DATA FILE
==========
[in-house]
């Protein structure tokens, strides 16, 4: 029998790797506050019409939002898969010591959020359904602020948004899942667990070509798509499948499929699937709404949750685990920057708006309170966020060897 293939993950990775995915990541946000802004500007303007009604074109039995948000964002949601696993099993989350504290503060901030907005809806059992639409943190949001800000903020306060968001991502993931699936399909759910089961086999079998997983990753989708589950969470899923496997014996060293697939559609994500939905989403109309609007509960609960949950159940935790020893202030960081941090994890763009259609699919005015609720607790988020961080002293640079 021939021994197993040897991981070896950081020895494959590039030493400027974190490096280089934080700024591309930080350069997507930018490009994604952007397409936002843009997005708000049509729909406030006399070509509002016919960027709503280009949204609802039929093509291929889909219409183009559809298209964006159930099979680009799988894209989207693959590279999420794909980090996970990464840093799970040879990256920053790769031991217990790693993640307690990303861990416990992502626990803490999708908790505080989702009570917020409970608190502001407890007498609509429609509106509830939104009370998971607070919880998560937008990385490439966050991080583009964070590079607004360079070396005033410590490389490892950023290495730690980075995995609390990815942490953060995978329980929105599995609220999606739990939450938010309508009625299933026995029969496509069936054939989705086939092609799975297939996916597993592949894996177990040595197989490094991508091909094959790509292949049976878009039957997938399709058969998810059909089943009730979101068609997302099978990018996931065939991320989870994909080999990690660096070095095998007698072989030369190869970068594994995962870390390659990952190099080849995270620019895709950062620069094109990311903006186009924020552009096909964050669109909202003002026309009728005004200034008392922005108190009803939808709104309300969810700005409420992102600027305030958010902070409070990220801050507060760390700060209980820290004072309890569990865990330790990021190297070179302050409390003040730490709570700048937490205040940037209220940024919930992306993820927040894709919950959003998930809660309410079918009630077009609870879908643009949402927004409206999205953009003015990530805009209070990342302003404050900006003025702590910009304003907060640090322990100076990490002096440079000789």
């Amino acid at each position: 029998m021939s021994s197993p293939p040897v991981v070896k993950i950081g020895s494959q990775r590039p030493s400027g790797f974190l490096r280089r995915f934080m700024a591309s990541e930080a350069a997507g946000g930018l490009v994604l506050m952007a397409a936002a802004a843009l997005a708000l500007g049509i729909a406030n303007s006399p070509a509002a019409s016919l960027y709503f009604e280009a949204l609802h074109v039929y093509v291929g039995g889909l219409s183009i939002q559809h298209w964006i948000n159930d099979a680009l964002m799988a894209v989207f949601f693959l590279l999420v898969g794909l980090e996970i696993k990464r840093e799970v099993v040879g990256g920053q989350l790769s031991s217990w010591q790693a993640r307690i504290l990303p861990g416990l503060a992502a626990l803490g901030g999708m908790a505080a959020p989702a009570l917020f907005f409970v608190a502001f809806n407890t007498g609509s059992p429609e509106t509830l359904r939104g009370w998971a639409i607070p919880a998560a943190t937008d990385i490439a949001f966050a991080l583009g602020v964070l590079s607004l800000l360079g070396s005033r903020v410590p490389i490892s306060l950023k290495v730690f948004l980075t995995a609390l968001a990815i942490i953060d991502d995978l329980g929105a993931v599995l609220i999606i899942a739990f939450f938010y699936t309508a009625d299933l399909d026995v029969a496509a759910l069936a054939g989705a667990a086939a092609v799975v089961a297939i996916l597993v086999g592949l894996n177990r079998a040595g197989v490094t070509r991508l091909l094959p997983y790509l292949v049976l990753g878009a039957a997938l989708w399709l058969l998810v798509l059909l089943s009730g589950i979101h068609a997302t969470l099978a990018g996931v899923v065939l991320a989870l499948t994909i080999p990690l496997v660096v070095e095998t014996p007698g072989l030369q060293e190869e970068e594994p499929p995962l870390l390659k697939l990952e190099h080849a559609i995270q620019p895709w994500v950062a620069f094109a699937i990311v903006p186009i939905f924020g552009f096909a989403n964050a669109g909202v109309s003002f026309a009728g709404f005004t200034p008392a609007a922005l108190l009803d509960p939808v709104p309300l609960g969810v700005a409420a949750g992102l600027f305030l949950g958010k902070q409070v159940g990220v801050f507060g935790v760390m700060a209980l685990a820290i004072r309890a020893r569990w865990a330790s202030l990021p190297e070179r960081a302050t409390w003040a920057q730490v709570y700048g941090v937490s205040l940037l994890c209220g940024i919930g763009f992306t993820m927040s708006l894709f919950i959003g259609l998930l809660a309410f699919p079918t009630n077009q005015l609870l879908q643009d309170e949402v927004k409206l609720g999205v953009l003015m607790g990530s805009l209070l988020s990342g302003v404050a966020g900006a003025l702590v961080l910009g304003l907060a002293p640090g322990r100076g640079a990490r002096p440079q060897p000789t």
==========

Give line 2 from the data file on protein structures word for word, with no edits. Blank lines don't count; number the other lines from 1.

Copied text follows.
């Protein structure tokens, strides 16, 4: 029998790797506050019409939002898969010591959020359904602020948004899942667990070509798509499948499929699937709404949750685990920057708006309170966020060897 293939993950990775995915990541946000802004500007303007009604074109039995948000964002949601696993099993989350504290503060901030907005809806059992639409943190949001800000903020306060968001991502993931699936399909759910089961086999079998997983990753989708589950969470899923496997014996060293697939559609994500939905989403109309609007509960609960949950159940935790020893202030960081941090994890763009259609699919005015609720607790988020961080002293640079 021939021994197993040897991981070896950081020895494959590039030493400027974190490096280089934080700024591309930080350069997507930018490009994604952007397409936002843009997005708000049509729909406030006399070509509002016919960027709503280009949204609802039929093509291929889909219409183009559809298209964006159930099979680009799988894209989207693959590279999420794909980090996970990464840093799970040879990256920053790769031991217990790693993640307690990303861990416990992502626990803490999708908790505080989702009570917020409970608190502001407890007498609509429609509106509830939104009370998971607070919880998560937008990385490439966050991080583009964070590079607004360079070396005033410590490389490892950023290495730690980075995995609390990815942490953060995978329980929105599995609220999606739990939450938010309508009625299933026995029969496509069936054939989705086939092609799975297939996916597993592949894996177990040595197989490094991508091909094959790509292949049976878009039957997938399709058969998810059909089943009730979101068609997302099978990018996931065939991320989870994909080999990690660096070095095998007698072989030369190869970068594994995962870390390659990952190099080849995270620019895709950062620069094109990311903006186009924020552009096909964050669109909202003002026309009728005004200034008392922005108190009803939808709104309300969810700005409420992102600027305030958010902070409070990220801050507060760390700060209980820290004072309890569990865990330790990021190297070179302050409390003040730490709570700048937490205040940037209220940024919930992306993820927040894709919950959003998930809660309410079918009630077009609870879908643009949402927004409206999205953009003015990530805009209070990342302003404050900006003025702590910009304003907060640090322990100076990490002096440079000789």